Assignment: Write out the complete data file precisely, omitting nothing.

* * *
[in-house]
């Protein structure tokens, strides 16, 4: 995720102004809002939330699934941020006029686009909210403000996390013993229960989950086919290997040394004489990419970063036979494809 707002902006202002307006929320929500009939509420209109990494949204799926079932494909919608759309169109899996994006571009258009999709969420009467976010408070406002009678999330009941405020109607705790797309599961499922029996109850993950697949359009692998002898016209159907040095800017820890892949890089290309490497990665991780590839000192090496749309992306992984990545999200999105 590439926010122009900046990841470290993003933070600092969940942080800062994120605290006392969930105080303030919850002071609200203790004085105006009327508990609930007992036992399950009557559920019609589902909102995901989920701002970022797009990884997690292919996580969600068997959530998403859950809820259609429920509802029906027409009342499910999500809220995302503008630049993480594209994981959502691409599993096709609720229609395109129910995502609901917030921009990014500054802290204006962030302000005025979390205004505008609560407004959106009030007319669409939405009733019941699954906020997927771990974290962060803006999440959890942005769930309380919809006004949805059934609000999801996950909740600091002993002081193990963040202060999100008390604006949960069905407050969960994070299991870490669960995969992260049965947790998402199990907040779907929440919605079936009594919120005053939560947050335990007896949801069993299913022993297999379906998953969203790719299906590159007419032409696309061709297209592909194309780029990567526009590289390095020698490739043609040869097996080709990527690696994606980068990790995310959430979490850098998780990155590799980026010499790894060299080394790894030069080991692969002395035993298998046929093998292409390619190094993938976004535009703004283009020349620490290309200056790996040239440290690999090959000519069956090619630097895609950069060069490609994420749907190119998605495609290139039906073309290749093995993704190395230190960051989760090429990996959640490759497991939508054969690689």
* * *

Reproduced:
[in-house]
């Protein structure tokens, strides 16, 4: 995720102004809002939330699934941020006029686009909210403000996390013993229960989950086919290997040394004489990419970063036979494809 707002902006202002307006929320929500009939509420209109990494949204799926079932494909919608759309169109899996994006571009258009999709969420009467976010408070406002009678999330009941405020109607705790797309599961499922029996109850993950697949359009692998002898016209159907040095800017820890892949890089290309490497990665991780590839000192090496749309992306992984990545999200999105 590439926010122009900046990841470290993003933070600092969940942080800062994120605290006392969930105080303030919850002071609200203790004085105006009327508990609930007992036992399950009557559920019609589902909102995901989920701002970022797009990884997690292919996580969600068997959530998403859950809820259609429920509802029906027409009342499910999500809220995302503008630049993480594209994981959502691409599993096709609720229609395109129910995502609901917030921009990014500054802290204006962030302000005025979390205004505008609560407004959106009030007319669409939405009733019941699954906020997927771990974290962060803006999440959890942005769930309380919809006004949805059934609000999801996950909740600091002993002081193990963040202060999100008390604006949960069905407050969960994070299991870490669960995969992260049965947790998402199990907040779907929440919605079936009594919120005053939560947050335990007896949801069993299913022993297999379906998953969203790719299906590159007419032409696309061709297209592909194309780029990567526009590289390095020698490739043609040869097996080709990527690696994606980068990790995310959430979490850098998780990155590799980026010499790894060299080394790894030069080991692969002395035993298998046929093998292409390619190094993938976004535009703004283009020349620490290309200056790996040239440290690999090959000519069956090619630097895609950069060069490609994420749907190119998605495609290139039906073309290749093995993704190395230190960051989760090429990996959640490759497991939508054969690689």